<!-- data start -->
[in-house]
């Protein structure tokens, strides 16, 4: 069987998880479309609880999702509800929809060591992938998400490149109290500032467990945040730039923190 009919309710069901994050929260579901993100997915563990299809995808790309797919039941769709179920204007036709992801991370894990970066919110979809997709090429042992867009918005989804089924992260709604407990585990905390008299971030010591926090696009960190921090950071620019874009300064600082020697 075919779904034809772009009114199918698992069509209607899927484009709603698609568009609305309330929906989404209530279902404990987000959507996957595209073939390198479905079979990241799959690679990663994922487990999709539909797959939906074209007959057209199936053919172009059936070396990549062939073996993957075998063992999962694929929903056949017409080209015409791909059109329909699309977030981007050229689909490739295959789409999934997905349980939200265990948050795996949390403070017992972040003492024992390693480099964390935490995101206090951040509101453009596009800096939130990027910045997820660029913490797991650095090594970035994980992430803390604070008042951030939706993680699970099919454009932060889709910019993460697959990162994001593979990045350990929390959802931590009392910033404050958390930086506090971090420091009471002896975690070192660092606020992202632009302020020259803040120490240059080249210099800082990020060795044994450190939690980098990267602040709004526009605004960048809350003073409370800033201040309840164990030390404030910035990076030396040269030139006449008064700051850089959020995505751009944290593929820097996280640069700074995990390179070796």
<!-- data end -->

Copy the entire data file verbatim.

[in-house]
């Protein structure tokens, strides 16, 4: 069987998880479309609880999702509800929809060591992938998400490149109290500032467990945040730039923190 009919309710069901994050929260579901993100997915563990299809995808790309797919039941769709179920204007036709992801991370894990970066919110979809997709090429042992867009918005989804089924992260709604407990585990905390008299971030010591926090696009960190921090950071620019874009300064600082020697 075919779904034809772009009114199918698992069509209607899927484009709603698609568009609305309330929906989404209530279902404990987000959507996957595209073939390198479905079979990241799959690679990663994922487990999709539909797959939906074209007959057209199936053919172009059936070396990549062939073996993957075998063992999962694929929903056949017409080209015409791909059109329909699309977030981007050229689909490739295959789409999934997905349980939200265990948050795996949390403070017992972040003492024992390693480099964390935490995101206090951040509101453009596009800096939130990027910045997820660029913490797991650095090594970035994980992430803390604070008042951030939706993680699970099919454009932060889709910019993460697959990162994001593979990045350990929390959802931590009392910033404050958390930086506090971090420091009471002896975690070192660092606020992202632009302020020259803040120490240059080249210099800082990020060795044994450190939690980098990267602040709004526009605004960048809350003073409370800033201040309840164990030390404030910035990076030396040269030139006449008064700051850089959020995505751009944290593929820097996280640069700074995990390179070796």